The new material has an energy density 2.7 times higher than conventional materials
A research team led by Tohoku University in Japan has developed new materials for supercapacitors with higher voltage and better stability than other materials. Their research was recently published in the journal Energy and Environmental Science.
Supercapacitors are rechargeable energy storage devices with a broad range of applications, from machinery to smart meters. They offer many advantages over batteries, including faster charging and longer lifespans, but they are not so good at storing lots of energy.
Scientists have long been looking for high-performance materials for supercapacitors that can meet the requirements for energy-intensive applications such as cars.
"It is very challenging to find materials which can both operate at high-voltage and remain stable under harsh conditions," says Hirotomo Nishihara, materials scientist at Tohoku University and co-author of the paper.
Nishihara and his colleagues collaborated with the supercapacitor production company TOC Capacitor Co. to develop a new material that exhibits extraordinarily high stability under conditions of high voltage and high temperature.
Conventionally, activated carbons are used for the electrodes in capacitors, but these are limited by low voltage in single cells, the building blocks that make up capacitors.
This means that a large number of cells must be stacked together to achieve the required voltage. Crucially, the new material has higher single-cell voltage, reducing the stacking number and allowing devices to be more compact.
The new material is a sheet made from a continuous three-dimensional framework of graphene mesosponge, a carbon-based material containing nanoscale pores. A key feature of the materials is that it is seamless - it contains a very small amount of carbon edges, the sites where corrosion reactions originate, and this makes it extremely stable.
The researchers investigated the physical properties of their new material using electron microscopy and a range of physical tests, including X-ray diffraction and vibrational spectroscopy techniques. They also tested commercial graphene-based materials, including single-walled carbon nanotubes, reduced graphene oxides, and 3D graphene, using activated carbons as a benchmark for comparison.
They showed that the material had excellent stability at high temperatures of 60 °C and high voltage of 3.5 volts in a conventional organic electrolyte. Significantly, it showed ultra-high stability at 25°C and 4.4 volts - 2.7 times higher than conventional activated carbons and other graphene-based materials. "This is a world record for voltage stability of carbon materials in a symmetric supercapacitor," says Nishihara.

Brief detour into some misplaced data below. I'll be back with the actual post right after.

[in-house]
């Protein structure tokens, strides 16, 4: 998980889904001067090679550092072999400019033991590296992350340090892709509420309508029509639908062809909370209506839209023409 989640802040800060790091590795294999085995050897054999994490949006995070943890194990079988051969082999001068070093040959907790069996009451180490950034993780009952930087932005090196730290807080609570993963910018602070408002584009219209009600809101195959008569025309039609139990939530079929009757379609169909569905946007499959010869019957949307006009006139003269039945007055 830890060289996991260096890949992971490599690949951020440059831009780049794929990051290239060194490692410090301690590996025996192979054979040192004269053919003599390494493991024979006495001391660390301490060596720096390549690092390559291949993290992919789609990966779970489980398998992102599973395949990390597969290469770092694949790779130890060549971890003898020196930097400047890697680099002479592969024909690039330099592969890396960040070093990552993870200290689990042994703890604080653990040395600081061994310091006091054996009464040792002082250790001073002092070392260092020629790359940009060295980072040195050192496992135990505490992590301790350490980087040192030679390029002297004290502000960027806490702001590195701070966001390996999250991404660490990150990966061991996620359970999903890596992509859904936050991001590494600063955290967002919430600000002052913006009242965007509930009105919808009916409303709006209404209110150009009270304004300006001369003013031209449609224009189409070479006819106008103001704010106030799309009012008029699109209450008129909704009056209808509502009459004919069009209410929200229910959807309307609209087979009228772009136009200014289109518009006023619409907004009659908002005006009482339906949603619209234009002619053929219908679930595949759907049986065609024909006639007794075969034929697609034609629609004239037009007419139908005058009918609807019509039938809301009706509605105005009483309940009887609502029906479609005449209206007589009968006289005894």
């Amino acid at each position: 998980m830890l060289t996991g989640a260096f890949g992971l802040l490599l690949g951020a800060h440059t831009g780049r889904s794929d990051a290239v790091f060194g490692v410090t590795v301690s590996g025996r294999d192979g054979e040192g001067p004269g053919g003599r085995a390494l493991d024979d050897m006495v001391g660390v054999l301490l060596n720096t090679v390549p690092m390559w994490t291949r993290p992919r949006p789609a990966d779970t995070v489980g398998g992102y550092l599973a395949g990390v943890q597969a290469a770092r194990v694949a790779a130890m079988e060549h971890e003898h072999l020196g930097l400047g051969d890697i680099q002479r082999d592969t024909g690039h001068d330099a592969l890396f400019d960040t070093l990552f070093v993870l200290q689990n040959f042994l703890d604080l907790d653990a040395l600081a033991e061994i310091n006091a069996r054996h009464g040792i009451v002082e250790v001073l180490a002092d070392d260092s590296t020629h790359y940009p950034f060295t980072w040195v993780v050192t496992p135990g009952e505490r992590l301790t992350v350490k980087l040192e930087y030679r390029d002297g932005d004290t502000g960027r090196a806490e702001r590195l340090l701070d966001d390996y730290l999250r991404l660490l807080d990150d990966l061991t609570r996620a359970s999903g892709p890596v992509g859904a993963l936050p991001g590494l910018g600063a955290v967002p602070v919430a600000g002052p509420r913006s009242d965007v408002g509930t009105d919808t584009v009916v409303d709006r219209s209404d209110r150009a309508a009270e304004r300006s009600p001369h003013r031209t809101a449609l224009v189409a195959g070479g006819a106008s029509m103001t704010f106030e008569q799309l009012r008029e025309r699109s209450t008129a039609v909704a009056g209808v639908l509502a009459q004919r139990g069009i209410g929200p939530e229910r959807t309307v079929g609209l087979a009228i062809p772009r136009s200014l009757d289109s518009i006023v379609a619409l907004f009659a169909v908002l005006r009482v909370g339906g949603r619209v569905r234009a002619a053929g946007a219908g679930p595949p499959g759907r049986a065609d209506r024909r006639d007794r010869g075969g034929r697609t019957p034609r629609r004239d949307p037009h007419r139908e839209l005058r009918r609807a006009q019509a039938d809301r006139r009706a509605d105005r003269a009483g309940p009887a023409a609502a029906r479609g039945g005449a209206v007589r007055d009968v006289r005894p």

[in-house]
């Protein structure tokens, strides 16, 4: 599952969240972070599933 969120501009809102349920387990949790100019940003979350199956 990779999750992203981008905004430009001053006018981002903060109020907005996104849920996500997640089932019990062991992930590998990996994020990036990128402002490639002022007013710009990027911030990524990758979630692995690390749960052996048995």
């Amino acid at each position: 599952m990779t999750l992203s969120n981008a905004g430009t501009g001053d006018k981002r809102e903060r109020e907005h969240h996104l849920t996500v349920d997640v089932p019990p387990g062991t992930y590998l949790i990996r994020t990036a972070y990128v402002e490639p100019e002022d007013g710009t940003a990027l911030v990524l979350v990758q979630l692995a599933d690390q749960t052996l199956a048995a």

The new material paves the way for development of highly durable, high-voltage supercapacitors that could be used for many applications, including motor vehicles.
Hirotomo Nishihara | EurekAlert!
Carnegie Mellon researchers create soft, flexible materials with enhanced properties
24.05.2019 | Carnegie Mellon University
Plumbene, graphene's latest cousin, realized on the 'nano water cube'
23.05.2019 | Nagoya University
A new assessment of NASA's record of global temperatures revealed that the agency's estimate of Earth's long-term temperature rise in recent decades is accurate to within less than a tenth of a degree Fahrenheit, providing confidence that past and future research is correctly capturing rising surface temperatures.
The most complete assessment ever of statistical uncertainty within the GISS Surface Temperature Analysis (GISTEMP) data product shows that the annual values...
Physicists at the University of Basel are able to show for the first time how a single electron looks in an artificial atom. A newly developed method enables them to show the probability of an electron being present in a space. This allows improved control of electron spins, which could serve as the smallest information unit in a future quantum computer. The experiments were published in Physical Review Letters and the related theory in Physical Review B.
The spin of an electron is a promising candidate for use as the smallest information unit (qubit) of a quantum computer. Controlling and switching this spin or...
Engineers at the University of Tokyo continually pioneer new ways to improve battery technology. Professor Atsuo Yamada and his team recently developed a...
With a quantum coprocessor in the cloud, physicists from Innsbruck, Austria, open the door to the simulation of previously unsolvable problems in chemistry, materials research or high-energy physics. The research groups led by Rainer Blatt and Peter Zoller report in the journal Nature how they simulated particle physics phenomena on 20 quantum bits and how the quantum simulator self-verified the result for the first time.
Many scientists are currently working on investigating how quantum advantage can be exploited on hardware already available today. Three years ago, physicists...
'Quantum technologies' utilise the unique phenomena of quantum superposition and entanglement to encode and process information, with potentially profound benefits to a wide range of information technologies from communications to sensing and computing.
However a major challenge in developing these technologies is that the quantum phenomena are very fragile, and only a handful of physical systems have been...
29.04.2019 | Event News
17.04.2019 | Event News
15.04.2019 | Event News
24.05.2019 | Physics and Astronomy
24.05.2019 | Medical Engineering
24.05.2019 | Life Sciences